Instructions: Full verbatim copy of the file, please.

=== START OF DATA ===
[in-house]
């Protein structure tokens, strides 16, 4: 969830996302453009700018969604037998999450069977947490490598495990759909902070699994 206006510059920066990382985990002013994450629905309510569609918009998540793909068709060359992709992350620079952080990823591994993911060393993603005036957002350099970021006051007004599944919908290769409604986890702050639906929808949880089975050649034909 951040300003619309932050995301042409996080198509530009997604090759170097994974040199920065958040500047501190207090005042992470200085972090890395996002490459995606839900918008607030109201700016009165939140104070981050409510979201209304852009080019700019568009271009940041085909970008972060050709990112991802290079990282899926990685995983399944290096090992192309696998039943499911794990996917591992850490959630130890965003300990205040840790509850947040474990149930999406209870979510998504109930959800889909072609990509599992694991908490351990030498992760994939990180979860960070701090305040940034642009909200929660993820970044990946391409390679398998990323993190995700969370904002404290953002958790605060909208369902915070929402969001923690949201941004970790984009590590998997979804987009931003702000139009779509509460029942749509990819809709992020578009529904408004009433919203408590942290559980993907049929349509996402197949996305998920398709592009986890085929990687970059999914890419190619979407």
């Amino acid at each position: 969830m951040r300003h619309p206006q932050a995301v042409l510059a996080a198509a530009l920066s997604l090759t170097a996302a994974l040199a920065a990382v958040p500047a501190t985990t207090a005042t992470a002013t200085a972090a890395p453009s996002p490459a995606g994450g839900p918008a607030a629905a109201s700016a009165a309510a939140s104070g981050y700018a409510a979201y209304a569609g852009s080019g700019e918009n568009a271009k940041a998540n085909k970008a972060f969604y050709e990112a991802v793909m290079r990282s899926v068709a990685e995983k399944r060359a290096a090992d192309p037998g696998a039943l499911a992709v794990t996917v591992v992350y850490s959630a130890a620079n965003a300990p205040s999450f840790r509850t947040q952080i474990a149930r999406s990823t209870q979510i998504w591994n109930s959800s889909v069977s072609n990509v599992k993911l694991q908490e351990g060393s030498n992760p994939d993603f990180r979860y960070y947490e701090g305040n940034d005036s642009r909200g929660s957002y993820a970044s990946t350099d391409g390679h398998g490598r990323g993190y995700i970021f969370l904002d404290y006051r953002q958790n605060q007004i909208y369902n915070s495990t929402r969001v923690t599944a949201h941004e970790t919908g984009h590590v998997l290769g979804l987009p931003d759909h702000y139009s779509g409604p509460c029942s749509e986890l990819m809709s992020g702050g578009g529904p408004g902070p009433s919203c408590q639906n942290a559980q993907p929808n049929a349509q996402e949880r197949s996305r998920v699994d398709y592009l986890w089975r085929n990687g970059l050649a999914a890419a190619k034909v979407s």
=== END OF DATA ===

[in-house]
């Protein structure tokens, strides 16, 4: 969830996302453009700018969604037998999450069977947490490598495990759909902070699994 206006510059920066990382985990002013994450629905309510569609918009998540793909068709060359992709992350620079952080990823591994993911060393993603005036957002350099970021006051007004599944919908290769409604986890702050639906929808949880089975050649034909 951040300003619309932050995301042409996080198509530009997604090759170097994974040199920065958040500047501190207090005042992470200085972090890395996002490459995606839900918008607030109201700016009165939140104070981050409510979201209304852009080019700019568009271009940041085909970008972060050709990112991802290079990282899926990685995983399944290096090992192309696998039943499911794990996917591992850490959630130890965003300990205040840790509850947040474990149930999406209870979510998504109930959800889909072609990509599992694991908490351990030498992760994939990180979860960070701090305040940034642009909200929660993820970044990946391409390679398998990323993190995700969370904002404290953002958790605060909208369902915070929402969001923690949201941004970790984009590590998997979804987009931003702000139009779509509460029942749509990819809709992020578009529904408004009433919203408590942290559980993907049929349509996402197949996305998920398709592009986890085929990687970059999914890419190619979407």
């Amino acid at each position: 969830m951040r300003h619309p206006q932050a995301v042409l510059a996080a198509a530009l920066s997604l090759t170097a996302a994974l040199a920065a990382v958040p500047a501190t985990t207090a005042t992470a002013t200085a972090a890395p453009s996002p490459a995606g994450g839900p918008a607030a629905a109201s700016a009165a309510a939140s104070g981050y700018a409510a979201y209304a569609g852009s080019g700019e918009n568009a271009k940041a998540n085909k970008a972060f969604y050709e990112a991802v793909m290079r990282s899926v068709a990685e995983k399944r060359a290096a090992d192309p037998g696998a039943l499911a992709v794990t996917v591992v992350y850490s959630a130890a620079n965003a300990p205040s999450f840790r509850t947040q952080i474990a149930r999406s990823t209870q979510i998504w591994n109930s959800s889909v069977s072609n990509v599992k993911l694991q908490e351990g060393s030498n992760p994939d993603f990180r979860y960070y947490e701090g305040n940034d005036s642009r909200g929660s957002y993820a970044s990946t350099d391409g390679h398998g490598r990323g993190y995700i970021f969370l904002d404290y006051r953002q958790n605060q007004i909208y369902n915070s495990t929402r969001v923690t599944a949201h941004e970790t919908g984009h590590v998997l290769g979804l987009p931003d759909h702000y139009s779509g409604p509460c029942s749509e986890l990819m809709s992020g702050g578009g529904p408004g902070p009433s919203c408590q639906n942290a559980q993907p929808n049929a349509q996402e949880r197949s996305r998920v699994d398709y592009l986890w089975r085929n990687g970059l050649a999914a890419a190619k034909v979407s």